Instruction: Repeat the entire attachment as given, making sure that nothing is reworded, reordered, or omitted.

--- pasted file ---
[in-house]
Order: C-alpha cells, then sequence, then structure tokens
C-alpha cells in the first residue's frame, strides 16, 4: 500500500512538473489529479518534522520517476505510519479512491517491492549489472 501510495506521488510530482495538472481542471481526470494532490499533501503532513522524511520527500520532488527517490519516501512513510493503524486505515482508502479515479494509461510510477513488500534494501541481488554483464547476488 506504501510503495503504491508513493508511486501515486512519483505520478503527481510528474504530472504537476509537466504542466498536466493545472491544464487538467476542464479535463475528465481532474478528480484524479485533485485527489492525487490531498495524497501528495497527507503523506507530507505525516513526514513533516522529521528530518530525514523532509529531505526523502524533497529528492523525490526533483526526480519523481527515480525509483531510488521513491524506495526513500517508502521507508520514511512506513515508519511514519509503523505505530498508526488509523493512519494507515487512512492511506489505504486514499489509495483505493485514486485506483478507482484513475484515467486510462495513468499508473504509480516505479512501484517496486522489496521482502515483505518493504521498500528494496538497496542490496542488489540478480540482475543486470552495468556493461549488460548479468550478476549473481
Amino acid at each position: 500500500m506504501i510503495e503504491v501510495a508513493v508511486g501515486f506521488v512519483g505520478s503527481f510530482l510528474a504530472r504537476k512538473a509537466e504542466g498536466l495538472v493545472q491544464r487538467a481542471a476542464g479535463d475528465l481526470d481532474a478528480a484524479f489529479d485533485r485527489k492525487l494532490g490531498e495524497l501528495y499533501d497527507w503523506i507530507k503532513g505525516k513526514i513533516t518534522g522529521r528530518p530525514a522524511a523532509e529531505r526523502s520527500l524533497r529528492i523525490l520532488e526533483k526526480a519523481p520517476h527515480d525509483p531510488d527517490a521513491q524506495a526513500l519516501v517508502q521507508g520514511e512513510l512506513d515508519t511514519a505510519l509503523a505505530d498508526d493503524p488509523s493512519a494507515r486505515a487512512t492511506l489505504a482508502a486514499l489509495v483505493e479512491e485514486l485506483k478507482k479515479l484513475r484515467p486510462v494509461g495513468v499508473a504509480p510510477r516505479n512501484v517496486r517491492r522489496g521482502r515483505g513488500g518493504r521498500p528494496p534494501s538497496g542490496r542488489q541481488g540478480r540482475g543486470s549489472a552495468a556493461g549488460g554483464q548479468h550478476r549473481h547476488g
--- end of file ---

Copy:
[in-house]
Order: C-alpha cells, then sequence, then structure tokens
C-alpha cells in the first residue's frame, strides 16, 4: 500500500512538473489529479518534522520517476505510519479512491517491492549489472 501510495506521488510530482495538472481542471481526470494532490499533501503532513522524511520527500520532488527517490519516501512513510493503524486505515482508502479515479494509461510510477513488500534494501541481488554483464547476488 506504501510503495503504491508513493508511486501515486512519483505520478503527481510528474504530472504537476509537466504542466498536466493545472491544464487538467476542464479535463475528465481532474478528480484524479485533485485527489492525487490531498495524497501528495497527507503523506507530507505525516513526514513533516522529521528530518530525514523532509529531505526523502524533497529528492523525490526533483526526480519523481527515480525509483531510488521513491524506495526513500517508502521507508520514511512506513515508519511514519509503523505505530498508526488509523493512519494507515487512512492511506489505504486514499489509495483505493485514486485506483478507482484513475484515467486510462495513468499508473504509480516505479512501484517496486522489496521482502515483505518493504521498500528494496538497496542490496542488489540478480540482475543486470552495468556493461549488460548479468550478476549473481
Amino acid at each position: 500500500m506504501i510503495e503504491v501510495a508513493v508511486g501515486f506521488v512519483g505520478s503527481f510530482l510528474a504530472r504537476k512538473a509537466e504542466g498536466l495538472v493545472q491544464r487538467a481542471a476542464g479535463d475528465l481526470d481532474a478528480a484524479f489529479d485533485r485527489k492525487l494532490g490531498e495524497l501528495y499533501d497527507w503523506i507530507k503532513g505525516k513526514i513533516t518534522g522529521r528530518p530525514a522524511a523532509e529531505r526523502s520527500l524533497r529528492i523525490l520532488e526533483k526526480a519523481p520517476h527515480d525509483p531510488d527517490a521513491q524506495a526513500l519516501v517508502q521507508g520514511e512513510l512506513d515508519t511514519a505510519l509503523a505505530d498508526d493503524p488509523s493512519a494507515r486505515a487512512t492511506l489505504a482508502a486514499l489509495v483505493e479512491e485514486l485506483k478507482k479515479l484513475r484515467p486510462v494509461g495513468v499508473a504509480p510510477r516505479n512501484v517496486r517491492r522489496g521482502r515483505g513488500g518493504r521498500p528494496p534494501s538497496g542490496r542488489q541481488g540478480r540482475g543486470s549489472a552495468a556493461g549488460g554483464q548479468h550478476r549473481h547476488g